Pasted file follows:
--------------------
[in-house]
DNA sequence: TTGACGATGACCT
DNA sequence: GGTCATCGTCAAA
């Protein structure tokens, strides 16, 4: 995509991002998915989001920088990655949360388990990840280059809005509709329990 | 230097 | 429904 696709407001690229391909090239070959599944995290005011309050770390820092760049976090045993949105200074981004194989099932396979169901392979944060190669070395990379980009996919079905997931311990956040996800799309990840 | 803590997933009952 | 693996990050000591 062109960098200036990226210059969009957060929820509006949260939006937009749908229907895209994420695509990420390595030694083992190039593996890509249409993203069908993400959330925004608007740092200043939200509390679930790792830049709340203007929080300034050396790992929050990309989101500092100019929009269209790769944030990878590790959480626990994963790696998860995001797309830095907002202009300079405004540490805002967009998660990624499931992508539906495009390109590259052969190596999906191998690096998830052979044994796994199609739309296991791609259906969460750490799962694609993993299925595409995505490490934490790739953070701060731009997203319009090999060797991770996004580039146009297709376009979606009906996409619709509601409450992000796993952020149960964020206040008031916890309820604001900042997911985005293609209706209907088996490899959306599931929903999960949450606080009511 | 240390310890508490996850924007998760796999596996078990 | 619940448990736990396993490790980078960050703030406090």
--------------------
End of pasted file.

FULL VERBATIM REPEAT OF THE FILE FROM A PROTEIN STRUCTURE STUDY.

[in-house]
DNA sequence: TTGACGATGACCT
DNA sequence: GGTCATCGTCAAA
């Protein structure tokens, strides 16, 4: 995509991002998915989001920088990655949360388990990840280059809005509709329990 | 230097 | 429904 696709407001690229391909090239070959599944995290005011309050770390820092760049976090045993949105200074981004194989099932396979169901392979944060190669070395990379980009996919079905997931311990956040996800799309990840 | 803590997933009952 | 693996990050000591 062109960098200036990226210059969009957060929820509006949260939006937009749908229907895209994420695509990420390595030694083992190039593996890509249409993203069908993400959330925004608007740092200043939200509390679930790792830049709340203007929080300034050396790992929050990309989101500092100019929009269209790769944030990878590790959480626990994963790696998860995001797309830095907002202009300079405004540490805002967009998660990624499931992508539906495009390109590259052969190596999906191998690096998830052979044994796994199609739309296991791609259906969460750490799962694609993993299925595409995505490490934490790739953070701060731009997203319009090999060797991770996004580039146009297709376009979606009906996409619709509601409450992000796993952020149960964020206040008031916890309820604001900042997911985005293609209706209907088996490899959306599931929903999960949450606080009511 | 240390310890508490996850924007998760796999596996078990 | 619940448990736990396993490790980078960050703030406090």